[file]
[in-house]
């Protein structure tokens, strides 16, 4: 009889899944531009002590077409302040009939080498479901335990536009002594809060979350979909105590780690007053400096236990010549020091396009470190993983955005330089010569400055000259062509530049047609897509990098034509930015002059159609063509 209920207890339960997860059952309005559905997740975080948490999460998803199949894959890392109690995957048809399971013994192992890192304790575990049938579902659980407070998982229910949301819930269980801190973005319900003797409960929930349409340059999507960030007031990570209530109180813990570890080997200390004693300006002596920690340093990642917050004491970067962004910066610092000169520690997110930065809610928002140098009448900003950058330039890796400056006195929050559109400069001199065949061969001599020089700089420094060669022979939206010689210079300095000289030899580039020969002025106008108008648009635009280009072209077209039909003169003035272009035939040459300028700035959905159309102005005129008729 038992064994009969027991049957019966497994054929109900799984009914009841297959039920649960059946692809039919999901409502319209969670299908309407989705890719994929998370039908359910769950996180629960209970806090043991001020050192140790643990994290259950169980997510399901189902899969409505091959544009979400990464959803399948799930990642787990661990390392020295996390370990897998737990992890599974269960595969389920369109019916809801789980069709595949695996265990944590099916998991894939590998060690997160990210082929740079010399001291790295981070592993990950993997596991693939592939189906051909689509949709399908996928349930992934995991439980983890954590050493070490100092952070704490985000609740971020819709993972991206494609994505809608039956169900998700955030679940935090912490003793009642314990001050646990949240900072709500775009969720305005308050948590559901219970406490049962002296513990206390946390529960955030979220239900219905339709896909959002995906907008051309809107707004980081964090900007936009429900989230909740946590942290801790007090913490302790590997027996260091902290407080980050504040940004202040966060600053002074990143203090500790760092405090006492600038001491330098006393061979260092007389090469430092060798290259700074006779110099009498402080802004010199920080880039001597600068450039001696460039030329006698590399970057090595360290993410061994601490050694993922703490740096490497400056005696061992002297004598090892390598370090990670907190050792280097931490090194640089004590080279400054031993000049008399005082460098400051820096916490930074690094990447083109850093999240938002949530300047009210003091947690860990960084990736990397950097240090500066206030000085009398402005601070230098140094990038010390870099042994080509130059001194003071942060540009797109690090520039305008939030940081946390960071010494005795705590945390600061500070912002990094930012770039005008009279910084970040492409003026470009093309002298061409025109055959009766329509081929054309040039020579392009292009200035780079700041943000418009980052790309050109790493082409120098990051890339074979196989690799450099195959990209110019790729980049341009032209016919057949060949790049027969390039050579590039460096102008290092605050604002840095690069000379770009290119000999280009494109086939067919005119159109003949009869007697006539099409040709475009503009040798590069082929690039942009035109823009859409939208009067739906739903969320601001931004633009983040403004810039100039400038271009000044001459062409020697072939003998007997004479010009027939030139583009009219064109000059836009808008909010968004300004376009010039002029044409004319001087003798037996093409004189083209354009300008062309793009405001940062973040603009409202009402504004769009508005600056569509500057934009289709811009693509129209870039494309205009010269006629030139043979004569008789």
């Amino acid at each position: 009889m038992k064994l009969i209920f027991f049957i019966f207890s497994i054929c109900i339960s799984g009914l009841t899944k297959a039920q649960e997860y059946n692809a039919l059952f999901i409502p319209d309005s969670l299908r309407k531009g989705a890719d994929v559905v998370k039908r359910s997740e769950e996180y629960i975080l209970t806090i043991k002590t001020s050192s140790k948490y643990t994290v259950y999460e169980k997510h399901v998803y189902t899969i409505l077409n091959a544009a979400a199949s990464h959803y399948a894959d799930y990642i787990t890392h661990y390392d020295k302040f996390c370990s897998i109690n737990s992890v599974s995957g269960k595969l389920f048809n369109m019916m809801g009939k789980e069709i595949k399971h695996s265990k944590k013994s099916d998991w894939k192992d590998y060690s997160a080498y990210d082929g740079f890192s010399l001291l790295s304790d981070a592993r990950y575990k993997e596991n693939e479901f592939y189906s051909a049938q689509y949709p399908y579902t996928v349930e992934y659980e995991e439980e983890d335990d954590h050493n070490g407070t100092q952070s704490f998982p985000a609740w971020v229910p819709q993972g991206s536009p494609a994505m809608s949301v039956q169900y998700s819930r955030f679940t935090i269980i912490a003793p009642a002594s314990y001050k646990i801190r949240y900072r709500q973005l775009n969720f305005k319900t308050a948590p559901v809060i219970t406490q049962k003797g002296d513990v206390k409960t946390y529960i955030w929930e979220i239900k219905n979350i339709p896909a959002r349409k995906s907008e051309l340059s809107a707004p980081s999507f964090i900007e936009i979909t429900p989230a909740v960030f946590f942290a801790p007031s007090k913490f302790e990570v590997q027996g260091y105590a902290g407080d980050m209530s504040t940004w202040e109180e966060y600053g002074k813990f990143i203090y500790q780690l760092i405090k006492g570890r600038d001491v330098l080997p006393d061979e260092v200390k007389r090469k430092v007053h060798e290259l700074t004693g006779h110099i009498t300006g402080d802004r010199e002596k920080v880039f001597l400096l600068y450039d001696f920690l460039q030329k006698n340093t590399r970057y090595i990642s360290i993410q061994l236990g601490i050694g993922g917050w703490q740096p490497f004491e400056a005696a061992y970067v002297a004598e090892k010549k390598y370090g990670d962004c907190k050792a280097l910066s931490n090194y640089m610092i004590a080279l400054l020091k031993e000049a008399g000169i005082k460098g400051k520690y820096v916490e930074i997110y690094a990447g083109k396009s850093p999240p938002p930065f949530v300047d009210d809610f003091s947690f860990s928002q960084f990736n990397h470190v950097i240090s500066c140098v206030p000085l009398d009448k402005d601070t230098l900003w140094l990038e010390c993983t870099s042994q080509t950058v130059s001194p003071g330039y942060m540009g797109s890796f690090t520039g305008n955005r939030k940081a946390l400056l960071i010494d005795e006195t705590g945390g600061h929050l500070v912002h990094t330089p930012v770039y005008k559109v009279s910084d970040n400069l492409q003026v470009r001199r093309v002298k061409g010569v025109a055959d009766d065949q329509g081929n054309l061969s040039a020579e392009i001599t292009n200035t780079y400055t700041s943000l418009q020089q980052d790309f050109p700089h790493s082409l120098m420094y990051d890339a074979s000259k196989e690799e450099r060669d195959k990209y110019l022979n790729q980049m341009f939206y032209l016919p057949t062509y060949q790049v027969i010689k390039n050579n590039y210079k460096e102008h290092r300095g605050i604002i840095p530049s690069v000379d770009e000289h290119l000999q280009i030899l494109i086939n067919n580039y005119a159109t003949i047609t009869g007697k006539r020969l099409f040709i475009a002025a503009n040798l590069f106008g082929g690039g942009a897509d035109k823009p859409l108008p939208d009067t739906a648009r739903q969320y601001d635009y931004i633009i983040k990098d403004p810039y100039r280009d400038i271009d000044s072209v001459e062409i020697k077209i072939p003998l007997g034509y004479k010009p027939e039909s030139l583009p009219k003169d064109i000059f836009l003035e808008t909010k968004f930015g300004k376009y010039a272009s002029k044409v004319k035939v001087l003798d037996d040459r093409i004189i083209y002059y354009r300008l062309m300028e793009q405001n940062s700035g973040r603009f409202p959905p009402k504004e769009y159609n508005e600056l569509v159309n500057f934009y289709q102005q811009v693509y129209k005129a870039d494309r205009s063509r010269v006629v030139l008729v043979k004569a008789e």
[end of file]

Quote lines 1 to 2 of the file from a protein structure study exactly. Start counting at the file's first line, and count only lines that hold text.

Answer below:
[in-house]
């Protein structure tokens, strides 16, 4: 009889899944531009002590077409302040009939080498479901335990536009002594809060979350979909105590780690007053400096236990010549020091396009470190993983955005330089010569400055000259062509530049047609897509990098034509930015002059159609063509 209920207890339960997860059952309005559905997740975080948490999460998803199949894959890392109690995957048809399971013994192992890192304790575990049938579902659980407070998982229910949301819930269980801190973005319900003797409960929930349409340059999507960030007031990570209530109180813990570890080997200390004693300006002596920690340093990642917050004491970067962004910066610092000169520690997110930065809610928002140098009448900003950058330039890796400056006195929050559109400069001199065949061969001599020089700089420094060669022979939206010689210079300095000289030899580039020969002025106008108008648009635009280009072209077209039909003169003035272009035939040459300028700035959905159309102005005129008729 038992064994009969027991049957019966497994054929109900799984009914009841297959039920649960059946692809039919999901409502319209969670299908309407989705890719994929998370039908359910769950996180629960209970806090043991001020050192140790643990994290259950169980997510399901189902899969409505091959544009979400990464959803399948799930990642787990661990390392020295996390370990897998737990992890599974269960595969389920369109019916809801789980069709595949695996265990944590099916998991894939590998060690997160990210082929740079010399001291790295981070592993990950993997596991693939592939189906051909689509949709399908996928349930992934995991439980983890954590050493070490100092952070704490985000609740971020819709993972991206494609994505809608039956169900998700955030679940935090912490003793009642314990001050646990949240900072709500775009969720305005308050948590559901219970406490049962002296513990206390946390529960955030979220239900219905339709896909959002995906907008051309809107707004980081964090900007936009429900989230909740946590942290801790007090913490302790590997027996260091902290407080980050504040940004202040966060600053002074990143203090500790760092405090006492600038001491330098006393061979260092007389090469430092060798290259700074006779110099009498402080802004010199920080880039001597600068450039001696460039030329006698590399970057090595360290993410061994601490050694993922703490740096490497400056005696061992002297004598090892390598370090990670907190050792280097931490090194640089004590080279400054031993000049008399005082460098400051820096916490930074690094990447083109850093999240938002949530300047009210003091947690860990960084990736990397950097240090500066206030000085009398402005601070230098140094990038010390870099042994080509130059001194003071942060540009797109690090520039305008939030940081946390960071010494005795705590945390600061500070912002990094930012770039005008009279910084970040492409003026470009093309002298061409025109055959009766329509081929054309040039020579392009292009200035780079700041943000418009980052790309050109790493082409120098990051890339074979196989690799450099195959990209110019790729980049341009032209016919057949060949790049027969390039050579590039460096102008290092605050604002840095690069000379770009290119000999280009494109086939067919005119159109003949009869007697006539099409040709475009503009040798590069082929690039942009035109823009859409939208009067739906739903969320601001931004633009983040403004810039100039400038271009000044001459062409020697072939003998007997004479010009027939030139583009009219064109000059836009808008909010968004300004376009010039002029044409004319001087003798037996093409004189083209354009300008062309793009405001940062973040603009409202009402504004769009508005600056569509500057934009289709811009693509129209870039494309205009010269006629030139043979004569008789």